Don’t get me wrong. The process of workshopping is infinitely valuable and I am utterly and totally appreciative of all the effort others are putting into reading and reviewing my work. But emotionally? I am not cut out of this level of focus and analysis!
I admit – I am not a person who takes criticism well. I take it personally. Always have and probably, despite more and more criticism coming my way, always will. I tie it to being a people pleaser – again, always have been and probably always will! So I take criticism hard and my first instinct is always to run away somewhere and cry (which is bad enough when I’m at home – it’s a definite no-no in the work environment!)
The thing is, if I want to be an actual-writer then I’m going to have to learn to take the criticism. I was lucky enough to be part of a masterclass with Denise Mina at the university and she talked about the feelings of never being good enough. She said, even when you’re a bestselling author, with loads of books to your name, you still feel like that. Which was both reassuring and terrifying! I’m not sure I’m ready to cope with that constant level of self-doubt and disbelief. I always thought being a teacher left me open to a high-degree of scrutiny but here’s something altogether different. And public!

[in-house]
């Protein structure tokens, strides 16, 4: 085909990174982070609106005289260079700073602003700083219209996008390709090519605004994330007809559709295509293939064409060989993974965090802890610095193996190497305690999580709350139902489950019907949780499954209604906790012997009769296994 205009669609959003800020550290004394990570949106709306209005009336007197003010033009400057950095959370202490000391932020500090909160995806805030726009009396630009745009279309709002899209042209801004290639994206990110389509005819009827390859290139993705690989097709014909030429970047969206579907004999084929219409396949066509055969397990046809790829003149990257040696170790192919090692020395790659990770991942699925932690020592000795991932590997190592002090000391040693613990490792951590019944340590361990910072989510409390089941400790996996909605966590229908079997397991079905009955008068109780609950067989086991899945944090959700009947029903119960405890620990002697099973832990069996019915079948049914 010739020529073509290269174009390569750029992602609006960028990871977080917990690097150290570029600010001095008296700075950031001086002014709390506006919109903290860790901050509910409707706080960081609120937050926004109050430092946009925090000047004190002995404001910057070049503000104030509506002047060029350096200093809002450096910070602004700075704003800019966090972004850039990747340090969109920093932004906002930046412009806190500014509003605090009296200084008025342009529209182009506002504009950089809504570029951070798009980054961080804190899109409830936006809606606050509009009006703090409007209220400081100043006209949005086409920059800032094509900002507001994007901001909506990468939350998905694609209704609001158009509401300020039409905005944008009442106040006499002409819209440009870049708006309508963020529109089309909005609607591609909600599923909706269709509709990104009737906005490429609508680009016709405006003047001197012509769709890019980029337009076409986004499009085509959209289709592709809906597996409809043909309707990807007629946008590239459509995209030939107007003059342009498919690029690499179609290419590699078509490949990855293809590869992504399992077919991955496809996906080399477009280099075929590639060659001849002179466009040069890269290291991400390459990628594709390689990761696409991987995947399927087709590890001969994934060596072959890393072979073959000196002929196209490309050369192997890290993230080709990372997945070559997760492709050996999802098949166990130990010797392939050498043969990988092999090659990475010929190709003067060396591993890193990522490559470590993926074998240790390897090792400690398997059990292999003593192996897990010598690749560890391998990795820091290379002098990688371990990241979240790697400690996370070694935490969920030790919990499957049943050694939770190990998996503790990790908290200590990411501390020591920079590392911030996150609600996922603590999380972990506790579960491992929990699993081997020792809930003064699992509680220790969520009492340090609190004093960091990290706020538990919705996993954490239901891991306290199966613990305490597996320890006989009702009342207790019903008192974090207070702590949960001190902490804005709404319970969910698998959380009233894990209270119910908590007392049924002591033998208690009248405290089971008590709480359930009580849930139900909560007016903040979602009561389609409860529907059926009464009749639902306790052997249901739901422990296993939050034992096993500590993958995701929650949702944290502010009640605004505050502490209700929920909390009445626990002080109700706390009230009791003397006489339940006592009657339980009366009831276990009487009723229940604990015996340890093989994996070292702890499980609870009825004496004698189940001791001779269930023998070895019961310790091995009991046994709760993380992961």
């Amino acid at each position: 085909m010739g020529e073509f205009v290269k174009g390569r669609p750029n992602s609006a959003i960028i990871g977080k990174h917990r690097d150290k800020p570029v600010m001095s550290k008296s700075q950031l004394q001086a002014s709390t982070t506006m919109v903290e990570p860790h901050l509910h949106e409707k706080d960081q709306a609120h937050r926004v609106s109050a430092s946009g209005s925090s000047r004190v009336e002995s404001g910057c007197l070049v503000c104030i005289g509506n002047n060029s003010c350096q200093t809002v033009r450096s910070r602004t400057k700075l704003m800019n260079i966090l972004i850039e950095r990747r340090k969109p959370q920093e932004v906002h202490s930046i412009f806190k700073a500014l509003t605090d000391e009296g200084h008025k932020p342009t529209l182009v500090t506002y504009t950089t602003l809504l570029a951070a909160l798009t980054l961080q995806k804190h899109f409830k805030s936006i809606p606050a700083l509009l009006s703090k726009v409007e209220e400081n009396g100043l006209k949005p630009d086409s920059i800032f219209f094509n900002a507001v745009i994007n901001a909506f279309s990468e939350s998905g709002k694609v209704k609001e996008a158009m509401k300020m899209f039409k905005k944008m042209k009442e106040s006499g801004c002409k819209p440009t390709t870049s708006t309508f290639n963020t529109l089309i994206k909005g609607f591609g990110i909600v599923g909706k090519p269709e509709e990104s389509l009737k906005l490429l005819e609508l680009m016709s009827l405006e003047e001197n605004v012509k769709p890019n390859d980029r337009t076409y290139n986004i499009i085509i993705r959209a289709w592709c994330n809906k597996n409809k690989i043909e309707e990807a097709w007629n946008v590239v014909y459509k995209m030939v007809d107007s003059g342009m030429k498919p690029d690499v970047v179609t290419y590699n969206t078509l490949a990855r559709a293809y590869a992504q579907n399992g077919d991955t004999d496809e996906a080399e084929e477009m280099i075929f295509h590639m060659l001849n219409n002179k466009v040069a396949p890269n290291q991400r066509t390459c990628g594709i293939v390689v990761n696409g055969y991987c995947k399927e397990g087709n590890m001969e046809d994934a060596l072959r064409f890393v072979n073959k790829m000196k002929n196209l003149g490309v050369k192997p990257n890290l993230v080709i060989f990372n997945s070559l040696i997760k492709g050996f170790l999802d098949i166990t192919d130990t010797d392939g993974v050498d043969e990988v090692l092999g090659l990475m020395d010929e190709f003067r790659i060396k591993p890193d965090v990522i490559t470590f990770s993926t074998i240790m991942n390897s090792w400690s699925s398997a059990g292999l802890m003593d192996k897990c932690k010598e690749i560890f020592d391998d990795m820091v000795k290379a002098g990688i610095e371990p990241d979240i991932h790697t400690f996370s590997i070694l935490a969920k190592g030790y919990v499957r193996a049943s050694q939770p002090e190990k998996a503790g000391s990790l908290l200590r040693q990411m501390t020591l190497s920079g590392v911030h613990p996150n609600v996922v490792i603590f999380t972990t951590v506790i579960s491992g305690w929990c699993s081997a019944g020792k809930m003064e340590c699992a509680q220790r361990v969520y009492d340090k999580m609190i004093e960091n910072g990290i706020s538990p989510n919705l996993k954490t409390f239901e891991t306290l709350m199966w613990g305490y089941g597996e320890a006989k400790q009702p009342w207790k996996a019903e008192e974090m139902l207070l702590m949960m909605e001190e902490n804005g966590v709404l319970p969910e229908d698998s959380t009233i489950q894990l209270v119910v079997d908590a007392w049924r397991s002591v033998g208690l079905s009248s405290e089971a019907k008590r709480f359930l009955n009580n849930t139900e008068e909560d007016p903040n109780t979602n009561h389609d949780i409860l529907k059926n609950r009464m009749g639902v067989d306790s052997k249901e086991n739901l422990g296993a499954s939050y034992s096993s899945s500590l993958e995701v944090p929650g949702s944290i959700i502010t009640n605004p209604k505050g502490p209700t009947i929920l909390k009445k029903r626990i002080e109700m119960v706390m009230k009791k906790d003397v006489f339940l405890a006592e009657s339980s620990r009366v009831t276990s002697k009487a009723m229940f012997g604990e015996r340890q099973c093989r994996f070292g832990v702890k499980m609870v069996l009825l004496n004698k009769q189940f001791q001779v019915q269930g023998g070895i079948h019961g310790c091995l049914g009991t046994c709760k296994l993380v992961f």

So, if I can’t handle the workshopping, how on earth am I going to cope with the editing and the public feedback on my work? Especially because I’m a very human sufferer of the whole ‘ignore the good, focus on the bad’ when it comes to feedback! So my focus over the next few weeks is embracing the feedback by following these nifty three steps:
- Understanding that my colleagues are coming from a point of love – they are helping me, not putting me down.
- Acknowledging that it is not possible to please everyone – we’re all different readers and we all like different things – just because somebody doesn’t like one bit doesn’t mean you should chuck it out.
- Believe in myself – I’m on the course because people believe in me, so it’s about time I believed in myself. And that sometimes means saying ‘I disagree with what you’ve said there because…’ It’s my book. And ultimately, however much help others offer me, it’s down to me to make it or break it!
In the words of the meerkats, ‘Simples!’ So has anybody else got any useful tips for surviving that horrible feeling and making the most of workshopping?